Not Willing To Work
Laura and her husband are completely debt-free. Laura feels a compulsion to help her siblings. Should she?
QUESTION: Laura in Kansas City and her husband are completely debt-free. But Laura has some siblings who aren’t employed in addition to her kids having problems. Laura feels a compulsion to help them. Should she? Dave tells Laura they all need to get jobs, and she needs to stop enabling these people.
ANSWER: You need to ask yourself if you’d be helping or enabling these people. I’m pretty angry at your brother who won’t work and pay his rent. This guy is supposed to be taking care of his family, but his sister with a husband who works two jobs is doing it? Really? If you give him money, you are giving a drunk a drink. This guy needs to find hard times.
You say this guy is about to be evicted and didn’t keep a job for three hours because he wouldn’t cut his hair. He needs to be evicted. He’s going to have to learn how to operate in this world. You want to help him more than he wants to help him. The nicest, sweetest people I ever run into are enablers.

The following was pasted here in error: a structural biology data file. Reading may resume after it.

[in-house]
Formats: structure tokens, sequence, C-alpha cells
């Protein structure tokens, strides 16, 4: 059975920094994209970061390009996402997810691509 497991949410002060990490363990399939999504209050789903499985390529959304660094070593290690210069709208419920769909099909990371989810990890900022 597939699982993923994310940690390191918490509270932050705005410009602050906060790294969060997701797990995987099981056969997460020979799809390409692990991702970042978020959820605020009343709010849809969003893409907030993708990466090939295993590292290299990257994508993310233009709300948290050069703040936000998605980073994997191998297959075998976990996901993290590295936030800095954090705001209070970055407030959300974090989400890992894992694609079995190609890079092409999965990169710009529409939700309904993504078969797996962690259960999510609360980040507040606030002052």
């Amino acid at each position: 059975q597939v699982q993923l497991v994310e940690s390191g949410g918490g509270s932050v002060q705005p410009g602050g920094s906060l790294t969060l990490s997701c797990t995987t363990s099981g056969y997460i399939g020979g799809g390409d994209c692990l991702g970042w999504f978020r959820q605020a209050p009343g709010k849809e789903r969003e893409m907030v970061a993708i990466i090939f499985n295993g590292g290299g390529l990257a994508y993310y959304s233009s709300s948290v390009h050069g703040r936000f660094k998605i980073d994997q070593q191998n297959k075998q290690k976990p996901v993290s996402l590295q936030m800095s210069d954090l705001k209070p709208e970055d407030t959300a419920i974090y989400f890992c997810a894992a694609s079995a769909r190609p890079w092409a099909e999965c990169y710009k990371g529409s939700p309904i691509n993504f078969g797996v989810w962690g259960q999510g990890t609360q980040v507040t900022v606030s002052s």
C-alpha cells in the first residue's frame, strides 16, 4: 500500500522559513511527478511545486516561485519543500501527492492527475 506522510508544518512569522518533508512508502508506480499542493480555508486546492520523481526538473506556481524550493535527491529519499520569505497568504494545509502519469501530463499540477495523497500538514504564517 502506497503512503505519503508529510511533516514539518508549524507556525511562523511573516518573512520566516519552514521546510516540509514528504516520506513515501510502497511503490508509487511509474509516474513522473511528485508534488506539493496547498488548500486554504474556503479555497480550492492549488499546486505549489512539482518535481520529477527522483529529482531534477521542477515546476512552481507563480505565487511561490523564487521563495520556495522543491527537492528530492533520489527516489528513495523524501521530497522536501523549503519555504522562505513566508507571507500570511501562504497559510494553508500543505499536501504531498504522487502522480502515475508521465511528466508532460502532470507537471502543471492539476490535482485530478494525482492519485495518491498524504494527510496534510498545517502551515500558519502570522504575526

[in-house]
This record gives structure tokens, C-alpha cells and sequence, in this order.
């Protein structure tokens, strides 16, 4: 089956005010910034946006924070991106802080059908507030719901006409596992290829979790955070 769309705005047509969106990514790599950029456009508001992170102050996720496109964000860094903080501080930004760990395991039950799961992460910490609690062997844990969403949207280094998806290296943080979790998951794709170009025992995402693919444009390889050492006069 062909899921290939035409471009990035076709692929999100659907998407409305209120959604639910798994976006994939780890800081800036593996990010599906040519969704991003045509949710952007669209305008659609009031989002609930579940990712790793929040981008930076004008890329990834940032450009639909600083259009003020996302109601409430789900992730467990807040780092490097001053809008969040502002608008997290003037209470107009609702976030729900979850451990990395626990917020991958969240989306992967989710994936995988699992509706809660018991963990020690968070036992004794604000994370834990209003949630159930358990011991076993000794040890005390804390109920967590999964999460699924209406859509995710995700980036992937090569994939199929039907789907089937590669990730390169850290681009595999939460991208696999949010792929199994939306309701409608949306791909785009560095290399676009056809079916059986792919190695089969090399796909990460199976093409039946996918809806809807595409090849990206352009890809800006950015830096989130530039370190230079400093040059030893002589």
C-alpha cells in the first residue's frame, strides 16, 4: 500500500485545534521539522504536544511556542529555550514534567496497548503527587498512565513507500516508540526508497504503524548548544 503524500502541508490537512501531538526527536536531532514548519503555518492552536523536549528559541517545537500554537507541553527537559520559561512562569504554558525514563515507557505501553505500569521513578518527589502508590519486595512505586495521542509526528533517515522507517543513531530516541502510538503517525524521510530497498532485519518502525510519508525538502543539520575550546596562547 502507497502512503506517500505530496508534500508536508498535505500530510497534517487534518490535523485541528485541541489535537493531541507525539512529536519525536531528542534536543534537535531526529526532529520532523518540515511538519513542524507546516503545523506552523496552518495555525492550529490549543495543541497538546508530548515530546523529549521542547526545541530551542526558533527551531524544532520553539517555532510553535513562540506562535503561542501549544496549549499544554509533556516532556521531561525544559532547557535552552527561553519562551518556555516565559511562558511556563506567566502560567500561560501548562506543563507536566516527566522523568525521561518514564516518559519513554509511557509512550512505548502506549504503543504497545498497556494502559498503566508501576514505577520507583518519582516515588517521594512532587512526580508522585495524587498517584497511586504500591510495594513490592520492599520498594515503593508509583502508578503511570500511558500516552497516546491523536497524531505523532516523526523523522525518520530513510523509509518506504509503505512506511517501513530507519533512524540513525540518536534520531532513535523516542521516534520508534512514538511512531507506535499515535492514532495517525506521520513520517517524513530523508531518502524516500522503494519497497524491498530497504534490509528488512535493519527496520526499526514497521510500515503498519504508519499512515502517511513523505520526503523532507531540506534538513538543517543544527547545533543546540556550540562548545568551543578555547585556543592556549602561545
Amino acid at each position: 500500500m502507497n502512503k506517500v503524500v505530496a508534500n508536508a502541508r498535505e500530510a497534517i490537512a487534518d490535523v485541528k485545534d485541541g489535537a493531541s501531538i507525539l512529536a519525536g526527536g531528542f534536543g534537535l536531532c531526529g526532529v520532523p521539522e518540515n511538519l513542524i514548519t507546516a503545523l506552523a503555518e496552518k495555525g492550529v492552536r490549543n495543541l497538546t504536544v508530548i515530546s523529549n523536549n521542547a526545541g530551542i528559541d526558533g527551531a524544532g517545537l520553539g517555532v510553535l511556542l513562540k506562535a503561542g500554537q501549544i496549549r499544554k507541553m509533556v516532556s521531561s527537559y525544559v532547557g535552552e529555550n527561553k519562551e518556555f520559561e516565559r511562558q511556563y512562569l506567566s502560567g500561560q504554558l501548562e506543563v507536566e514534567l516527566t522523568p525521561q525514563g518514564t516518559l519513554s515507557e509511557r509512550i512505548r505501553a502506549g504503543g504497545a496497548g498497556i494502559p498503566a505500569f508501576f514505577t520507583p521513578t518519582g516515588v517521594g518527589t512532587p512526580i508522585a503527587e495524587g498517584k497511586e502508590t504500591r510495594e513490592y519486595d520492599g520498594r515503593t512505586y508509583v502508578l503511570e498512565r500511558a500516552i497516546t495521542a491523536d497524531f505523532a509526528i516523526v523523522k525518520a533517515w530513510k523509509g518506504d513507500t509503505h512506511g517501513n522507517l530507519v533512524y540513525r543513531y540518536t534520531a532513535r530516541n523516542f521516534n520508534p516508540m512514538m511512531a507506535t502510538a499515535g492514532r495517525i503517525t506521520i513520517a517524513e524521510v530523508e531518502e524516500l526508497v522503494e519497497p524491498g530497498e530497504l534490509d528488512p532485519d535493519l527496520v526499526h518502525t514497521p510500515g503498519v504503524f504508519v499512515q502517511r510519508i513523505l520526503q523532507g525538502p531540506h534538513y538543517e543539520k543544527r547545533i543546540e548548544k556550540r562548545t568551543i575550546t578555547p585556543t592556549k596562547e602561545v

If your kids found out you were going to give money to this guy, they’d thump you. Not because they are jealous, but because they were raised by a mom who taught them the power of work and thrift. You’re acting like this guy has some kind of disease.
If this guy has depression, then pay for him to go to counseling if he’s willing to go. Let’s fix the problem, not treat the symptom. I think he’s arrogant and thinks it’s all about him. If he’s suffering from depression, that’s treatable. But the best thing for him might be a little desperation. It’s enough for some people to just strive for excellence. Others need something nipping at their heels. Failure scares the crap out of me so badly that I work hard.